How to become a Marine Biologist

Marine biologists study the origin, structure, functions and behaviour of all forms of life in the sea and connected estuaries, rivers and lakes, as well as their relationships with each other and how they are affected by environmental factors.

Personal requirements of a Marine Biologist

  • Interested in the marine environment and its inhabitants
  • Analytical and problem-solving ability
  • Good written communication skills
  • Good mathematics skills
  • Able to work as part of a team

Education & Training for a Marine Biologist

To become a marine biologist you usually have to study marine or environmental biology, marine science, marine environment or a related field at university. You may also consider major streams that emphasise marine biology, such as aquaculture. To get into these courses you usually need to gain your Senior Secondary Certificate of Education. Prerequisite subjects, or assumed knowledge, in one or more of English, mathematics, chemistry, earth and environmental science, biology and physics are normally required. A number of universities in Australia offer degrees in these areas. Universities have different prerequisites and some have flexible entry requirements. Contact the institutions you are interested in for more information. For full details, refer to the entries on the website at www.goodcareersguide.com.au or university handbooks.

Duties & Tasks of a Marine Biologist

Marine biologists may perform the following tasks:

  • estimate the number of marine organisms and analyse their population features
  • observe communities of marine organisms and determine the factors influencing their structure
  • assess and advise on the causes, effects, prevention and control of introduced species
  • use numerical and statistical skills to design laboratory and field experiments
  • design and carry out environmental impact assessments to determine whether change is caused by natural or human factors
  • participate in studies aimed at predicting the effects of proposed developments
  • develop long-term programs for monitoring environmental pollution
  • provide guidance to help manage fisheries
  • provide information and recommendations for the development of marine conservation and harvesting policies and programs, including aquaculture
  • write scientific reports on research and investigations, and prepare more general information for scientific, managerial, political and general audiences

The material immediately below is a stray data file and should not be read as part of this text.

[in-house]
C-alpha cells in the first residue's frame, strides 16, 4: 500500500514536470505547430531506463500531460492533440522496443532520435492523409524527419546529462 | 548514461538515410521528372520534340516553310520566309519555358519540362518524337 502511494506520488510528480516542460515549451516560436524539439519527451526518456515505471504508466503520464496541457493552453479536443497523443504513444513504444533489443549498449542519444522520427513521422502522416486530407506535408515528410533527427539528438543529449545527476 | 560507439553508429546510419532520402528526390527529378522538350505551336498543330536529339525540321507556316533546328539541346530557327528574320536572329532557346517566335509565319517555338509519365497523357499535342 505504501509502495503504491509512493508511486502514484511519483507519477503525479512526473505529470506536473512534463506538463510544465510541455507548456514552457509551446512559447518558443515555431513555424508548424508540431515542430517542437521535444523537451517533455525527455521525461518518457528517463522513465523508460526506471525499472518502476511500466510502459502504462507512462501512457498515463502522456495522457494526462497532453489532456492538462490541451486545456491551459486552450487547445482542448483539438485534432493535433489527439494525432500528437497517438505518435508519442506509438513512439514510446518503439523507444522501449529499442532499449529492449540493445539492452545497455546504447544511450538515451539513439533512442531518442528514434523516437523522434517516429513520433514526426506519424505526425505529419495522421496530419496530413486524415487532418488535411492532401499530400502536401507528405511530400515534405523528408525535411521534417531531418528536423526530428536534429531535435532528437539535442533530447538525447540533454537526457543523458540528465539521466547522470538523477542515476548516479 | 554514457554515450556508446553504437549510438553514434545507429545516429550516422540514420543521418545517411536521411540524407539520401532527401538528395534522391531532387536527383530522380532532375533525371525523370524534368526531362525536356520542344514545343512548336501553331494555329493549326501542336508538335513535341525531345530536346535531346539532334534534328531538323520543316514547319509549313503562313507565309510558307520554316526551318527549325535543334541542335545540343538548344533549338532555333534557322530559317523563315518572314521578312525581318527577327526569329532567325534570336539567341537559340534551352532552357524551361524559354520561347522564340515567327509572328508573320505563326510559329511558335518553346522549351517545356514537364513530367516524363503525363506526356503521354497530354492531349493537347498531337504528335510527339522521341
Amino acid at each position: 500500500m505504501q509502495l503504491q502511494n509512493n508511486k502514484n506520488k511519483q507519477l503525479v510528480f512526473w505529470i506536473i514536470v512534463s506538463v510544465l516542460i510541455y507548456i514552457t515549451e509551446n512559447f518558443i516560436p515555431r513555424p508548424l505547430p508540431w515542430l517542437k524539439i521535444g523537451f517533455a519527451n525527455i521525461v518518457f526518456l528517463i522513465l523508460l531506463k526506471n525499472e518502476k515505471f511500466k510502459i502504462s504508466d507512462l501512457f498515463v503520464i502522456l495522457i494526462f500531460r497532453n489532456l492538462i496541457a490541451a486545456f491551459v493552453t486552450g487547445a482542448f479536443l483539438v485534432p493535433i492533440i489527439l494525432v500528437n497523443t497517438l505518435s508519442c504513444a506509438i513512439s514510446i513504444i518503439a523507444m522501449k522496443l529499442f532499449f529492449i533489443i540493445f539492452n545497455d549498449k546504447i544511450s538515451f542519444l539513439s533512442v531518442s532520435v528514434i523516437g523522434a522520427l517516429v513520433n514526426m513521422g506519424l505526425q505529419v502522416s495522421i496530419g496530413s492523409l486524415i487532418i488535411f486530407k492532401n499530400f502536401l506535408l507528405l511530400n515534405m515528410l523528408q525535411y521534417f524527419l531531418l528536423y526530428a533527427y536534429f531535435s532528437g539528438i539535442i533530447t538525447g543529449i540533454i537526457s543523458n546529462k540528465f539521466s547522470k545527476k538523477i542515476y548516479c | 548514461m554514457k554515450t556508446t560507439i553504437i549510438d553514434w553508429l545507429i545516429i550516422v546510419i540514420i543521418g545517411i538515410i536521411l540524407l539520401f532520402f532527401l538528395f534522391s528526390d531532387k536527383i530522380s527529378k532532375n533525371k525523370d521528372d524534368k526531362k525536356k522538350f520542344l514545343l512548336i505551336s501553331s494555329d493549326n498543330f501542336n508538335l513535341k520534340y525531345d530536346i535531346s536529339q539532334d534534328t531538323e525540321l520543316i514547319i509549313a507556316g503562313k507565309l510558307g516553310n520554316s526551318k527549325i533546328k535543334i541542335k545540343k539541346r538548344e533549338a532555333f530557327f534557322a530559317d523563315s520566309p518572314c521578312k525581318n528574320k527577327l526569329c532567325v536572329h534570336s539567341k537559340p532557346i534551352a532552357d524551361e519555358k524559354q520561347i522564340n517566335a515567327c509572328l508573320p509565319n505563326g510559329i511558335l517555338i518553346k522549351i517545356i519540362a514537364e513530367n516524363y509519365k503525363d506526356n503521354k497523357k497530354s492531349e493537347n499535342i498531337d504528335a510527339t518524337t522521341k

• provide advice to managers, politicians, primary producers, healthcare workers and the general public
  • provide research training for students and staff seeking entry to this field.

Working conditions for a Marine Biologist

Marine biologists may be required to work both in a laboratory and for extended periods at sea or on shore-based field stations. Fieldwork may include working on commercial fishing vessels, on small inshore vessels or scuba diving. In many cases, much of the work of marine biologists involves office work, research, writing reports and long hours in laboratories.

Employment Opportunities for a Marine Biologist

Marine biologists are employed by state, territory and federal government departments such as the Commonwealth Scientific and Industrial Research Organisation (CSIRO), the Australian Institute of Marine Science (AIMS), resource and environmental departments, as well as universities and museums. Some marine biologists also work in the aquaculture and fisheries industries or in environmental consulting firms. Job opportunities depend on the level of funding for marine research from governments and private industry, the occurrence of marine ecological problems and community awareness of environmental and conservation issues.

Specialisations:


Marine Ecologist

A marine ecologist studies the interrelationships between marine organisms and their environment.

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